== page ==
The occurrence of iNTS disease was not significantly associated with rearing any domestic animal. Previously it was hypothesized that NTS transmission may be person-to-person rather than through zoonotic reservoirs of NTS bacteria [13, 40]. Rearing chicken was associated with high prevalence of S. Typhi (2.1%; OR = 1.75 (CI:1.15–2.70); p = 0.011) compared to not rearing chicken (1.4%). Similarly, rearing goats was significantly associated with high prevalence of S. Typhi (2.5%; OR = 1.49 (CI:1.15–2.00); p = 0.011) compared to not rearing goats. While livestock may not play a role in direct transmission of typhoid, as S. Typhi is a human-adapted pathogen, it is likely that keeping livestock is a confounder and may be associated with poor unhygienic conditions in the home.
The proportion of children infected with NTS was significantly higher in households that used water pots as water storage containers compared to those using water directly from the tap. In the informal settlements, water shortage is common and therefore the practice of storing water in pots and plastic containers at home for days before consumption is common. The proportion of children infected with S. Typhi was significantly higher among household whose members never washed hands after defecation compared to households where they always practiced hand washing. It is important that people, especially caregivers should always be encouraged to wash their hands after use of a toilet and before feeding, as contamination of hands with fecal matter leads to contamination of surfaces and foods .
Globally, it is estimated that Salmonella spp. are the cause of over 90 million of diarrhea-associated diseases annually, with 85% of those cases being linked to foodborne sources . Multiple investigations have demonstrated that a considerable proportion of Salmonella transmission occurs through contamination along the food chain such as from slaughter of livestock, vegetable and foodcrops harvest to household food preparation [43, 44]. We found that over one-third of the families (38.4%) ate street food three or more times/week, and approximately half of the households bought their food ingredients and vegetables from the shops, with 27.8% buying from mobile vendors and 25.3% from the village market. Consequently, the proportion of salmonella disease was significantly higher among children raised in households whose frequency of eating street food was high. This is corroborated by previous studies in Africa and Asia, which showed that crowded living conditions and poor sanitation were significantly associated with outbreaks of typhoid fever [45,46,47,48].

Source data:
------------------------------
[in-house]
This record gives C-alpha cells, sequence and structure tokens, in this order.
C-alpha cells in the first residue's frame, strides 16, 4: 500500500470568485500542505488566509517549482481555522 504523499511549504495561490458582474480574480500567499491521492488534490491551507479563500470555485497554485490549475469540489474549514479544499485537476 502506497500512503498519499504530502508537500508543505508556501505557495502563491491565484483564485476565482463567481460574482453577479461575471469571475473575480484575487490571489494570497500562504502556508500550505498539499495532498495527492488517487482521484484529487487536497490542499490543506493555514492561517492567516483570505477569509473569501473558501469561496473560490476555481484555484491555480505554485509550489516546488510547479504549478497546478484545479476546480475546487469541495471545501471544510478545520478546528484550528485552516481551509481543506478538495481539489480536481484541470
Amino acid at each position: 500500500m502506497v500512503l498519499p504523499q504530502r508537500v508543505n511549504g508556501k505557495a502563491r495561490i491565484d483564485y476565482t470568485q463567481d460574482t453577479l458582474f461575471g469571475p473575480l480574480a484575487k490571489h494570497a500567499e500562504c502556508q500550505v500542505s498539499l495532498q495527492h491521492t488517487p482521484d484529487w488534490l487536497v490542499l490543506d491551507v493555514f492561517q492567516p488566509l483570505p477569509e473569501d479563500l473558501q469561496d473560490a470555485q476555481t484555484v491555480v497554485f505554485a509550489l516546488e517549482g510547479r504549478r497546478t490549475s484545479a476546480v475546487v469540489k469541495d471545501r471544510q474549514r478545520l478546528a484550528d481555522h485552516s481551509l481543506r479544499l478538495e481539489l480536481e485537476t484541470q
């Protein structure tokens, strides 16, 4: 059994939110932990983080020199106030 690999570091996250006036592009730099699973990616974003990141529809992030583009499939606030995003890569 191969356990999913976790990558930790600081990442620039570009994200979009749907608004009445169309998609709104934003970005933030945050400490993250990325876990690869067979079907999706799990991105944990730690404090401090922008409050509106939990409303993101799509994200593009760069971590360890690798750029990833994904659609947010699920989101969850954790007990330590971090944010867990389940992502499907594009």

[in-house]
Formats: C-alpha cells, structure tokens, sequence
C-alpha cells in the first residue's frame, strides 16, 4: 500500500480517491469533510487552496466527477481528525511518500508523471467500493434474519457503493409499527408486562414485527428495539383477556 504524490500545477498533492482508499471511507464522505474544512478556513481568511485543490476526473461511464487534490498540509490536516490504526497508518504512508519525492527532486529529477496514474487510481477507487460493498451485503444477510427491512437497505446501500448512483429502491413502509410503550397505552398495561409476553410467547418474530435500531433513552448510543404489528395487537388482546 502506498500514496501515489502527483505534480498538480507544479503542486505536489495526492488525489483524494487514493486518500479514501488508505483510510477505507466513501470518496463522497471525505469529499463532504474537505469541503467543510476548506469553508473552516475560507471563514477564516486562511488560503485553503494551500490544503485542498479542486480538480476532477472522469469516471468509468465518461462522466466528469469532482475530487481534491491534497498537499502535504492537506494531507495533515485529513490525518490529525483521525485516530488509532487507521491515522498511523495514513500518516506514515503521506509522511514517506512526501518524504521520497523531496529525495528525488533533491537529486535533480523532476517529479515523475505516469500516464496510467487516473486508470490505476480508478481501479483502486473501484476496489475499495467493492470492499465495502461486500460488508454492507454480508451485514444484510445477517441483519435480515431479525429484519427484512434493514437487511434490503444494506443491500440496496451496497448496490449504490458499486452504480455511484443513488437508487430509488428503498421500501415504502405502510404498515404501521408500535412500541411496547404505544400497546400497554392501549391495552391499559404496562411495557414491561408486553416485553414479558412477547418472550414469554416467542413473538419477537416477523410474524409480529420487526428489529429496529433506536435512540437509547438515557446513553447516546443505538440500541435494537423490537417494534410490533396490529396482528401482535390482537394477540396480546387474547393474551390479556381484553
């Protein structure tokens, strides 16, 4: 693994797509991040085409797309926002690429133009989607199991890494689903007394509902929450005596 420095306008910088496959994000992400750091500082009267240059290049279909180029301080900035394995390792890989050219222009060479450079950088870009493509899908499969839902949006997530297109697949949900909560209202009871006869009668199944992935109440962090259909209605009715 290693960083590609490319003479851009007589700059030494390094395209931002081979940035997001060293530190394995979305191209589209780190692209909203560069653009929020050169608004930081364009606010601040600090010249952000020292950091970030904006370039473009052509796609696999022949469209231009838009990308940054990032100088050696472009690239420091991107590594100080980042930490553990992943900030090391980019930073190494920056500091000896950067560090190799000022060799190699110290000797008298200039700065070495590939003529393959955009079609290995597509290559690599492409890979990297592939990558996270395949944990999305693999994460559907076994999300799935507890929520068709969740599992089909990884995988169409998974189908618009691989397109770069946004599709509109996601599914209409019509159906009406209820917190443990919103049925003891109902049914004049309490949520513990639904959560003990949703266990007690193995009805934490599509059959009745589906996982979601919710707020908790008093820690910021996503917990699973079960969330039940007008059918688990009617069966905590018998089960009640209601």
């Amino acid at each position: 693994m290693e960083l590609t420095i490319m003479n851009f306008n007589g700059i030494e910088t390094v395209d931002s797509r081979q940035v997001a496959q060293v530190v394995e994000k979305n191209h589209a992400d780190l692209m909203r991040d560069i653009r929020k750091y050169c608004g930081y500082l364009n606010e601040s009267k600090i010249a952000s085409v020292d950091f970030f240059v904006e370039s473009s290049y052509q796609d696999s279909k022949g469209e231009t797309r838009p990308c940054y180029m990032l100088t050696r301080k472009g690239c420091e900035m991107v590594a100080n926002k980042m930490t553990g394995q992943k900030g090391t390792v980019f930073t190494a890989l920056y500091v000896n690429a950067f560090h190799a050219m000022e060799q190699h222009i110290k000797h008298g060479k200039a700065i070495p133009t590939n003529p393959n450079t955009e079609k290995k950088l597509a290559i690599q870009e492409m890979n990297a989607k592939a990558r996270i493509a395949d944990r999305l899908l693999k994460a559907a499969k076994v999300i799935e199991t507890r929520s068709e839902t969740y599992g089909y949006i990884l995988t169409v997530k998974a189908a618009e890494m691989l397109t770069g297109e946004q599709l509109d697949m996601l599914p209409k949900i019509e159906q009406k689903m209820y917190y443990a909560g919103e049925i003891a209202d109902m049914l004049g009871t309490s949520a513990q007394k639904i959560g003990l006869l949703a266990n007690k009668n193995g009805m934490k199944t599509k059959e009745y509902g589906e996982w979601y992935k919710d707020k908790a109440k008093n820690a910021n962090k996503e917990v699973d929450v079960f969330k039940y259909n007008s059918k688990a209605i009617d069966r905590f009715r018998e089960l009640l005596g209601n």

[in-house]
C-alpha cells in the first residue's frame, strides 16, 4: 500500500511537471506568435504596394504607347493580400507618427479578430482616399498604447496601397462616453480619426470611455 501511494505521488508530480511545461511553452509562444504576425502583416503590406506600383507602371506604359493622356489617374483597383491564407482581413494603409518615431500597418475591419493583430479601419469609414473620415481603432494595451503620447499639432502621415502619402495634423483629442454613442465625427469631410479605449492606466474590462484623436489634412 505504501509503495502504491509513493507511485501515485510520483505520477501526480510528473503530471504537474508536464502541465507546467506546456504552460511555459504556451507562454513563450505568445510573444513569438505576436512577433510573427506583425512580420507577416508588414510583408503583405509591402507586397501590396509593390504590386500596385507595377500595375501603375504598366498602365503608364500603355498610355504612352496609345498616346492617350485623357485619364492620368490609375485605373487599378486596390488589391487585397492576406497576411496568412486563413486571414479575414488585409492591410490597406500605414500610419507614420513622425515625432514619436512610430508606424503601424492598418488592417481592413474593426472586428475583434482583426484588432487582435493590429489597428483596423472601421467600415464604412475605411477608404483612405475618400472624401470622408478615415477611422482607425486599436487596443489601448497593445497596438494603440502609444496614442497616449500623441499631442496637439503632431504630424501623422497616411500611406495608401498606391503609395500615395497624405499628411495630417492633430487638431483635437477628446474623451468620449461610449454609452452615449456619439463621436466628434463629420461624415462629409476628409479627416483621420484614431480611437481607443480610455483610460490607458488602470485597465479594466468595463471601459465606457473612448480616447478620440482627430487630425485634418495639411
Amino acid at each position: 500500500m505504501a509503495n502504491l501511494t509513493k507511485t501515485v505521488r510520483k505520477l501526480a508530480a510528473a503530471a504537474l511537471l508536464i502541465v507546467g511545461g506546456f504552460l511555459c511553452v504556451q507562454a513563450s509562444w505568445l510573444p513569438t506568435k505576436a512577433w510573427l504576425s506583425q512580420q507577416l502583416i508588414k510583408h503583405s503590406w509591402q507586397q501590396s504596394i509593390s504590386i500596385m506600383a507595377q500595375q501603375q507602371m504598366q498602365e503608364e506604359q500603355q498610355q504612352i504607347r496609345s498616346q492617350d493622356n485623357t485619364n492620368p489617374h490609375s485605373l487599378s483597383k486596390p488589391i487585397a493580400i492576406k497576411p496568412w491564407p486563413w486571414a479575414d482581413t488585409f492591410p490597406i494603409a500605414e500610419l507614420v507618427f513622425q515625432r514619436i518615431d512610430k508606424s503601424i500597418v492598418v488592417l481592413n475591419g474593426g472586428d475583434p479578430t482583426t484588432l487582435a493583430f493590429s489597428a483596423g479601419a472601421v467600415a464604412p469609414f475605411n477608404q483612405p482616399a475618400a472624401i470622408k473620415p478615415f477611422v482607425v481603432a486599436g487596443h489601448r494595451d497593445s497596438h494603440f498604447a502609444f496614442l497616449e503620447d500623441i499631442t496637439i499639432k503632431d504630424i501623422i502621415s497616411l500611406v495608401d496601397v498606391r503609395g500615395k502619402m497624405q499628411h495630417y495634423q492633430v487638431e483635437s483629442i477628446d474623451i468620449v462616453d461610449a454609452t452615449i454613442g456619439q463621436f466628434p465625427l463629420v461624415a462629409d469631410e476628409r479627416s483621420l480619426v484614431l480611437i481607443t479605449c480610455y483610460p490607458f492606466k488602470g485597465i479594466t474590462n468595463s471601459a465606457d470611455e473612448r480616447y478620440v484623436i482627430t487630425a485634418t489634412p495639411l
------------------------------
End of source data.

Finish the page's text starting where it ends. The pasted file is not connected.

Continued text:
This study observed that typhoidal and NTS are important causes of illness in children in Mukuru informal settlements, one of the largest informal settlements in the outskirts of Nairobi city. The male gender, age and defecating in the bush/river/canal and using public toilet were important risk factors associated with these diarrhoeal illnesses. The improvement of WASH infrastructure and practices, including boiling water, breastfeeding, hand washing practices, and avoiding animal contact in domestic setting could contribute to reducing the risk of transmission of salmonella disease from contaminated environments common in such settings.